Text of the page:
Manassas Journal Messenger | Police unearth narcotics ring

More than a dozen bogus prescriptions were written on a pad stolen by a nurse from a Manassas doctor’s office, an unnamed source told a Spotsylvania County Sheriff’s Office detective.

Detective D.E. Thodos protected the unnamed source — a member of the drug subculture who admitted to forging prescriptions for OxyContin and Percocet — because that person is afraid of the suspect, according to court records. The suspect is a Manassas woman who lives with her parents.

OxyContin is an opium-derived pain reliever that is as addictive as heroin and provides a similar rush, experts say. Percocet, a Tylenol and Oxycodone combination, is an opiate also manufactured as a pain killer.

Both drugs can be habit-forming, addiction treatment center literature states.

The name of the suspect identified in the warrant has been withheld by the Potomac News and Manassas Journal Messenger because she has not yet been charged.

The investigation began when a Spotsylvania County CVS pharmacist told investigators they had a prescription fraud case. A pharmacist identified the unnamed source to a patrol officer who responded.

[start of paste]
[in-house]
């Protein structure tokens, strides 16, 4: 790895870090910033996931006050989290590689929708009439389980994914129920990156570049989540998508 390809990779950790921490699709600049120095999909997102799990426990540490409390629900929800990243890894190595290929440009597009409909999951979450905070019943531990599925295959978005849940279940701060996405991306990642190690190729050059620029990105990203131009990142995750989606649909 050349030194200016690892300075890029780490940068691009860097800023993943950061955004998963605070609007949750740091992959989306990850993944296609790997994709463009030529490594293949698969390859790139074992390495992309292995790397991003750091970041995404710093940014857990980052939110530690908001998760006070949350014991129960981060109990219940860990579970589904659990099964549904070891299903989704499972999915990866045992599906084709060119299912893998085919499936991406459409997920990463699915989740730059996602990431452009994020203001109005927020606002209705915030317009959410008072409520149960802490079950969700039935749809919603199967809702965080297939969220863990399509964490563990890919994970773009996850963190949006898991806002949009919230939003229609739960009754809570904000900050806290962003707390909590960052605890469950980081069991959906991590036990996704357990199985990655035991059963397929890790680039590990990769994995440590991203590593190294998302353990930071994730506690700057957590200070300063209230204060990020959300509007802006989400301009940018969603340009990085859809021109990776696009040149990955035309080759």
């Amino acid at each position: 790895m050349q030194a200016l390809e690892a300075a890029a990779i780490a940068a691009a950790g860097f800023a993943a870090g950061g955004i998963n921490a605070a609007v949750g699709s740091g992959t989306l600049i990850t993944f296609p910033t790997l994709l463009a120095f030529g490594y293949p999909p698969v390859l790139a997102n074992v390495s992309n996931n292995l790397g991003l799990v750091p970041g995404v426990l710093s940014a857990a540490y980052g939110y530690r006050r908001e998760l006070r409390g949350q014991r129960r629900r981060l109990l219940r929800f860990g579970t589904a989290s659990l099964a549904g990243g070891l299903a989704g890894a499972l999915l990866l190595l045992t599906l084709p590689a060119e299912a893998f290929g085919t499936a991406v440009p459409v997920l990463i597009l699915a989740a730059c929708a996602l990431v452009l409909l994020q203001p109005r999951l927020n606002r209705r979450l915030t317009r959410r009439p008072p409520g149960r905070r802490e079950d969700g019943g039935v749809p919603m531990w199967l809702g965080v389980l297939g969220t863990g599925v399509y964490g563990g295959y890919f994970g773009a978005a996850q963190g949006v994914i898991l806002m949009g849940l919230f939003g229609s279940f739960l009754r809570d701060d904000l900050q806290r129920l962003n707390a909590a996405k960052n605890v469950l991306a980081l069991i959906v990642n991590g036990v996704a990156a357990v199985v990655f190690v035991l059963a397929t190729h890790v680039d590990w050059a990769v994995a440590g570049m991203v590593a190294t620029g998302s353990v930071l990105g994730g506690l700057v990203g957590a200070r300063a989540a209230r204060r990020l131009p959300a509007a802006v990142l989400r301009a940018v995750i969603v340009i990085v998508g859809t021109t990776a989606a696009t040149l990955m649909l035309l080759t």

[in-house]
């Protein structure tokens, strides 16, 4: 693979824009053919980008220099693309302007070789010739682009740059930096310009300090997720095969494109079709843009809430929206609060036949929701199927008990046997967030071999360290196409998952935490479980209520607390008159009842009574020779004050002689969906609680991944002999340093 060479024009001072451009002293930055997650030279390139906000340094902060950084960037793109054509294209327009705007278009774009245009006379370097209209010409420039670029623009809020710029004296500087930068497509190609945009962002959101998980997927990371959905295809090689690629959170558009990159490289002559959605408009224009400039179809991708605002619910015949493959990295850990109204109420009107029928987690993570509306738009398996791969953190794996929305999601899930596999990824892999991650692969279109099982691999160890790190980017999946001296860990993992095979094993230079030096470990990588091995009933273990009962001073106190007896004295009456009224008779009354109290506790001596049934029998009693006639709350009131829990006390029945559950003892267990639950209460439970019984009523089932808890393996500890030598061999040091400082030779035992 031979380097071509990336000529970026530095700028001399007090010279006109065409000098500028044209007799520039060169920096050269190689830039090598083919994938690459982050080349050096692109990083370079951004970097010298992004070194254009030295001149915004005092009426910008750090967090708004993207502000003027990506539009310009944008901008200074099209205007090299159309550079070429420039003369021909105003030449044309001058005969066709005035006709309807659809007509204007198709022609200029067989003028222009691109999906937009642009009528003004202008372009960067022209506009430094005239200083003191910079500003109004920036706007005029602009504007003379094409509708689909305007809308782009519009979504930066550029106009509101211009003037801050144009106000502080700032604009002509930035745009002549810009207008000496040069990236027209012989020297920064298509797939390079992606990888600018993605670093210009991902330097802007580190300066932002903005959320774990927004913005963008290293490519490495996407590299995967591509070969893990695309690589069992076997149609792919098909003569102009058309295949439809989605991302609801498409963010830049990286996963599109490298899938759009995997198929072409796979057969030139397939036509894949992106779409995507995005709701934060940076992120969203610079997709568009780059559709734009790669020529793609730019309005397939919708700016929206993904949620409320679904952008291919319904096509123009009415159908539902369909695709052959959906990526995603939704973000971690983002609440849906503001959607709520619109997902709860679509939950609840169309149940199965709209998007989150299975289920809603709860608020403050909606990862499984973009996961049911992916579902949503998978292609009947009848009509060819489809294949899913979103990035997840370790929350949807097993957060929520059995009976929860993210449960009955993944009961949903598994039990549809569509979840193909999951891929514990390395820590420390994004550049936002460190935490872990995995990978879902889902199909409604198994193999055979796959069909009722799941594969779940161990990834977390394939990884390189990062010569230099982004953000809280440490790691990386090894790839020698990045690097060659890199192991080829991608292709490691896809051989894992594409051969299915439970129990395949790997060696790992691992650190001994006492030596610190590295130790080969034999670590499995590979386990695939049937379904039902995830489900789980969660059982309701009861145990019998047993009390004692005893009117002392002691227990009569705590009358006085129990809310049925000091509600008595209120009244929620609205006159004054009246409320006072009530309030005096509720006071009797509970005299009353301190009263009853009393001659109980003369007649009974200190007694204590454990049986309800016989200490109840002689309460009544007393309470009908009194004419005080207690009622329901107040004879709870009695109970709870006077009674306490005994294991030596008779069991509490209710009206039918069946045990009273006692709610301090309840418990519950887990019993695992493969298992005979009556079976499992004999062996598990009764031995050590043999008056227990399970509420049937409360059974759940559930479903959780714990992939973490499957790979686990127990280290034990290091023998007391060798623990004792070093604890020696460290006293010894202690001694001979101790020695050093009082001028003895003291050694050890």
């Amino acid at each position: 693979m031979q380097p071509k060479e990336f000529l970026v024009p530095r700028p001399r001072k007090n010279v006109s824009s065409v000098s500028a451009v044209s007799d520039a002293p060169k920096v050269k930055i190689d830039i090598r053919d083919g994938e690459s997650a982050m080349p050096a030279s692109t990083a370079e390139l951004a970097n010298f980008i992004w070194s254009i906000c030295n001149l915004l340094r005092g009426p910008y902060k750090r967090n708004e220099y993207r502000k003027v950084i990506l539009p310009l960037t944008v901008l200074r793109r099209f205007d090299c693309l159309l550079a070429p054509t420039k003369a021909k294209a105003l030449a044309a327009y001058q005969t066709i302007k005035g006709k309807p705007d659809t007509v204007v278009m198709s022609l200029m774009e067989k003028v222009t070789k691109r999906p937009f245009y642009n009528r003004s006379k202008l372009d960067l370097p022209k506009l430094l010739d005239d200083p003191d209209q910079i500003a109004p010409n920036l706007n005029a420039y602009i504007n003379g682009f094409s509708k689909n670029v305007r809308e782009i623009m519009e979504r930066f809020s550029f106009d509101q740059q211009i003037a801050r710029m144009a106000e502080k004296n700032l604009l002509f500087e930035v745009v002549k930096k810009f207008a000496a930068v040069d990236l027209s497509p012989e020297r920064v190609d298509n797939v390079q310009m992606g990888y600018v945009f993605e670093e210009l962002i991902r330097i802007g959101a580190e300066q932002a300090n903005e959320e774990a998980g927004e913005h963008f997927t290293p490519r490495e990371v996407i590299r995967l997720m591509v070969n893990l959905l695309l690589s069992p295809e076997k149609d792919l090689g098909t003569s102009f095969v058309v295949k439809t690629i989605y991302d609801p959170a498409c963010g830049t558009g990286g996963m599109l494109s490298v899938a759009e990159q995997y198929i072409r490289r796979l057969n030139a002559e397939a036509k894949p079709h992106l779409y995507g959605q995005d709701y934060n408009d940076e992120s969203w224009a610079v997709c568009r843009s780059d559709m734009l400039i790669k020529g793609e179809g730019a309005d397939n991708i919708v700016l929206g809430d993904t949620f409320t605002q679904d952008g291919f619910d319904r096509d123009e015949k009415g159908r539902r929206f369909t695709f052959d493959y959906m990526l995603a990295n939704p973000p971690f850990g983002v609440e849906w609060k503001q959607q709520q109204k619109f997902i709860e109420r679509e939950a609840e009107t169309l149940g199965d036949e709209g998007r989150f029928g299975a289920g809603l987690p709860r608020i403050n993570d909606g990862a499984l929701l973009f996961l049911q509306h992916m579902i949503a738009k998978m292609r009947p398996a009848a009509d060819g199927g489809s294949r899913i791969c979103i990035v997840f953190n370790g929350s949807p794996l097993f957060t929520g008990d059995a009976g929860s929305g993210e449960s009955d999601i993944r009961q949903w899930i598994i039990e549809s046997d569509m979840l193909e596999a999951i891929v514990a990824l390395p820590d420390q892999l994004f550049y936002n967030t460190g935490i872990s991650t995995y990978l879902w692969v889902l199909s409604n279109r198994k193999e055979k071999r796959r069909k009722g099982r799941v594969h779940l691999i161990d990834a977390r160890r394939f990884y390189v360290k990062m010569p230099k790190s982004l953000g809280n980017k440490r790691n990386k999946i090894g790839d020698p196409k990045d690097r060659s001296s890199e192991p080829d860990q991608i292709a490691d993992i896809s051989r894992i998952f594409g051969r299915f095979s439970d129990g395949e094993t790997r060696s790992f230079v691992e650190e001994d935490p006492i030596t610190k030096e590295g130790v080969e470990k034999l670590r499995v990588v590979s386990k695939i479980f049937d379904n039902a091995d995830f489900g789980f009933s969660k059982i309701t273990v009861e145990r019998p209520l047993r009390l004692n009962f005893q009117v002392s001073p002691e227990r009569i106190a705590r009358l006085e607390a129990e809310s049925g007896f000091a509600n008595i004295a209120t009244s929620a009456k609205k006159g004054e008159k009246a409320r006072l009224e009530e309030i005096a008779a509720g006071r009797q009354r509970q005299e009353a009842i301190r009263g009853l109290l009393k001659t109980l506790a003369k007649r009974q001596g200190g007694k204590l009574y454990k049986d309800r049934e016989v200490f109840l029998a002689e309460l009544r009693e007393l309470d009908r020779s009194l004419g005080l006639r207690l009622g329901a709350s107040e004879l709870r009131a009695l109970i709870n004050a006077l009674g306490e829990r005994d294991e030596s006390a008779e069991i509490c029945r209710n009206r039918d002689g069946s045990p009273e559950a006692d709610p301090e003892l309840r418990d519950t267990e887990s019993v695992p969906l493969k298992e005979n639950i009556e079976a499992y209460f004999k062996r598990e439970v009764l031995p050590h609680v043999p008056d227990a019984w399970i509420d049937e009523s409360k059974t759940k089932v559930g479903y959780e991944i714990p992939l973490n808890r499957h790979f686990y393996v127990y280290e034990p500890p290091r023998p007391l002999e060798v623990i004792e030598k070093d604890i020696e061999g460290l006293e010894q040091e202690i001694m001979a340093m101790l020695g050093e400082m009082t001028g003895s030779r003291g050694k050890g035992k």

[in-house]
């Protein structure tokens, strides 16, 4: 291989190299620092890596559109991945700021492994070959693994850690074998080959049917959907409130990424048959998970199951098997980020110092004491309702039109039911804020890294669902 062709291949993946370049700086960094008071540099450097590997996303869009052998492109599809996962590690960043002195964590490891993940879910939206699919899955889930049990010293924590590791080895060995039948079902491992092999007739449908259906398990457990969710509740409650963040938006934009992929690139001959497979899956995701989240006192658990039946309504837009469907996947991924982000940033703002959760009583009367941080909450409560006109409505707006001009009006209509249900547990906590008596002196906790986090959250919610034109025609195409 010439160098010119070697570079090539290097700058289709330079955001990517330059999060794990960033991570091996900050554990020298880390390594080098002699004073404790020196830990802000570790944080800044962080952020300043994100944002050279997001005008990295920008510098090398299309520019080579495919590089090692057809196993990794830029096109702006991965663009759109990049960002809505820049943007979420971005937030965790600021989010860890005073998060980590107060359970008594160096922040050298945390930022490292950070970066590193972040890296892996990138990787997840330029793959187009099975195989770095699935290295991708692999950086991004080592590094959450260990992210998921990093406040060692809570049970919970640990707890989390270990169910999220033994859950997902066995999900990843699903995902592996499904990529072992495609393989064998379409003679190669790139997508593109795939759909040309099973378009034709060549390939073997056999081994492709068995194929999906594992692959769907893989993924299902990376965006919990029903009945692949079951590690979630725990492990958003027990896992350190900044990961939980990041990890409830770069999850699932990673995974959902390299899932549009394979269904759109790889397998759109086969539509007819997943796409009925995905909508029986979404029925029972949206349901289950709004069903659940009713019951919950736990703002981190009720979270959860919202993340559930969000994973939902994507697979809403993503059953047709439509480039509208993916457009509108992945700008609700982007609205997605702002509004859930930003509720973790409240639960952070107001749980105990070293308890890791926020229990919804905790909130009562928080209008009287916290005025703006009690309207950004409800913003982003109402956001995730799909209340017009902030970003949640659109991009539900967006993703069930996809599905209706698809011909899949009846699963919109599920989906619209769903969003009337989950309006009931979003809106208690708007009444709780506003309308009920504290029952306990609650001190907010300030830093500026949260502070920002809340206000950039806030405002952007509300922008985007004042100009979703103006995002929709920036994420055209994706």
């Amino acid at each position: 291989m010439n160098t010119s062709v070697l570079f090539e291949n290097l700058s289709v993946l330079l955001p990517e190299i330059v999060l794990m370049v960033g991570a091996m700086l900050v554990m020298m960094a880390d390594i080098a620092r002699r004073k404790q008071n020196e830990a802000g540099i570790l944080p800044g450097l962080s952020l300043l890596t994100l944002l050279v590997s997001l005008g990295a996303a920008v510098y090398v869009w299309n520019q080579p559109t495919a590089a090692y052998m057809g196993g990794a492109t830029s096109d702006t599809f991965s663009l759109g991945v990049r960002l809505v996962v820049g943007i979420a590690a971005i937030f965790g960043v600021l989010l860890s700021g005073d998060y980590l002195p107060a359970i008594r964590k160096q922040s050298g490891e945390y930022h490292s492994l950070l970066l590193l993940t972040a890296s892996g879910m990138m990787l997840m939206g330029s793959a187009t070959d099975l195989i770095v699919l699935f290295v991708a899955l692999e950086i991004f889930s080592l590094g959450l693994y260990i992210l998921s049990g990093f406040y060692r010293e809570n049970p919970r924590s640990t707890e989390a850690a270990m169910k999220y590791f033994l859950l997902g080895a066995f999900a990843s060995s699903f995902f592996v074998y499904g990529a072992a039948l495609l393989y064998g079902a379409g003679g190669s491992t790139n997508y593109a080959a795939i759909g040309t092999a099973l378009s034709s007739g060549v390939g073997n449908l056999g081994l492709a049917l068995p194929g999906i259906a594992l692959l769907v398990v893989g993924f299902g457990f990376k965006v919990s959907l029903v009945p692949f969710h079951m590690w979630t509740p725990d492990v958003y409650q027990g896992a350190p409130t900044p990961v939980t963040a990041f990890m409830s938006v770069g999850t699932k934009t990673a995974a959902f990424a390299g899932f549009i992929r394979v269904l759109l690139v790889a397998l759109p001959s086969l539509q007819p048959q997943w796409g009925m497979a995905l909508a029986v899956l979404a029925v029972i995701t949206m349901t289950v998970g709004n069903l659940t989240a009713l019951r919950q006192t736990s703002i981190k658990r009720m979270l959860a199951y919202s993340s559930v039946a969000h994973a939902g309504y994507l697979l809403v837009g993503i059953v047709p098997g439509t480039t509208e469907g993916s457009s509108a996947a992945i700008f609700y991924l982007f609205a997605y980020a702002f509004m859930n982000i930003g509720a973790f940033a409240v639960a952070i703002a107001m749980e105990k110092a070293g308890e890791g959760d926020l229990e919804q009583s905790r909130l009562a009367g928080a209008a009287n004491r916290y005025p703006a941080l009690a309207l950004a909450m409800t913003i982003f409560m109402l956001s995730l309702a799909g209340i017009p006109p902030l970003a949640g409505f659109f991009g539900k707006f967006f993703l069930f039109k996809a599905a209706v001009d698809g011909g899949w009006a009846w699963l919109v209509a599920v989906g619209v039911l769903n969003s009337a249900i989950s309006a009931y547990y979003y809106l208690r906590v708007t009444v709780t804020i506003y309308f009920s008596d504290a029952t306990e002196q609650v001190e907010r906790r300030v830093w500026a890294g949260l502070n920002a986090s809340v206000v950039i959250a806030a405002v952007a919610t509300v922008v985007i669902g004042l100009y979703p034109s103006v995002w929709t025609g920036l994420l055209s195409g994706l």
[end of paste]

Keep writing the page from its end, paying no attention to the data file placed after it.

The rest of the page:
Calls to Thodos were not immediately returned Tuesday afternoon.

The source told investigators of a nine-month-long scam that started when the suspect stole a prescription pad from the Manassas internist/nephrologist for whom she worked. A nephrologist is a kidney specialist. An office receptionist said the nurse quit about six months ago.

It was unclear Tuesday whether the source is a Spotsylvania CVS employee.

With the cooperation of the unnamed source, police monitored a telephone conversation with the suspect, during which the two spoke about filling more prescriptions. The suspect told the source she had more prescriptions available, records show.

The affidavit was submitted for a warrant to search the suspect’s Mazda, where Thodos claims the drugs were hidden. It is typical, police say, for drug traffickers to keep items hidden in their cars.

In this case, the drugs were hidden so the suspect’s parents would not find them, the affidavit states.

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